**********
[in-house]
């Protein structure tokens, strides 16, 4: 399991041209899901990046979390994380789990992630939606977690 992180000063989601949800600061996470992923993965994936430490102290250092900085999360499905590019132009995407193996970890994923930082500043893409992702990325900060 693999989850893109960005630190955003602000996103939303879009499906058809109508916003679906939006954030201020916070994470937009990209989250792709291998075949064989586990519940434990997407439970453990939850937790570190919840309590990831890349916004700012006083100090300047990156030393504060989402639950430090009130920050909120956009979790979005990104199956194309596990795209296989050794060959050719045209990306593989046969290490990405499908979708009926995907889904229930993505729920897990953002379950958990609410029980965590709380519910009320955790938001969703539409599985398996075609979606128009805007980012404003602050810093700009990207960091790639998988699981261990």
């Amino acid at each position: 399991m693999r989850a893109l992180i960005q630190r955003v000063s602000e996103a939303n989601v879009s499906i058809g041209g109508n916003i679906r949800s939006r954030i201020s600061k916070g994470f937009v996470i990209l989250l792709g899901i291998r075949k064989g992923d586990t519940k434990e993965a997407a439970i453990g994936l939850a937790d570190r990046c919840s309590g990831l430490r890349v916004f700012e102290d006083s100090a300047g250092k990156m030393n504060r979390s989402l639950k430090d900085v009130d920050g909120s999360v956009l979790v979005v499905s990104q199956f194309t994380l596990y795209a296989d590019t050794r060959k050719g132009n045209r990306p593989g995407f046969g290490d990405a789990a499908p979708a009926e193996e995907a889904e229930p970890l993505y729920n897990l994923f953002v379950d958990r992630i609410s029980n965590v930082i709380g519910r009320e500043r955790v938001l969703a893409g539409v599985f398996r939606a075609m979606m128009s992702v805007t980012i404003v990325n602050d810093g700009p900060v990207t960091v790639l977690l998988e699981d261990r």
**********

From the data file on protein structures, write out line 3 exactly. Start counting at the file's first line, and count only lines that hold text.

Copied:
């Amino acid at each position: 399991m693999r989850a893109l992180i960005q630190r955003v000063s602000e996103a939303n989601v879009s499906i058809g041209g109508n916003i679906r949800s939006r954030i201020s600061k916070g994470f937009v996470i990209l989250l792709g899901i291998r075949k064989g992923d586990t519940k434990e993965a997407a439970i453990g994936l939850a937790d570190r990046c919840s309590g990831l430490r890349v916004f700012e102290d006083s100090a300047g250092k990156m030393n504060r979390s989402l639950k430090d900085v009130d920050g909120s999360v956009l979790v979005v499905s990104q199956f194309t994380l596990y795209a296989d590019t050794r060959k050719g132009n045209r990306p593989g995407f046969g290490d990405a789990a499908p979708a009926e193996e995907a889904e229930p970890l993505y729920n897990l994923f953002v379950d958990r992630i609410s029980n965590v930082i709380g519910r009320e500043r955790v938001l969703a893409g539409v599985f398996r939606a075609m979606m128009s992702v805007t980012i404003v990325n602050d810093g700009p900060v990207t960091v790639l977690l998988e699981d261990r």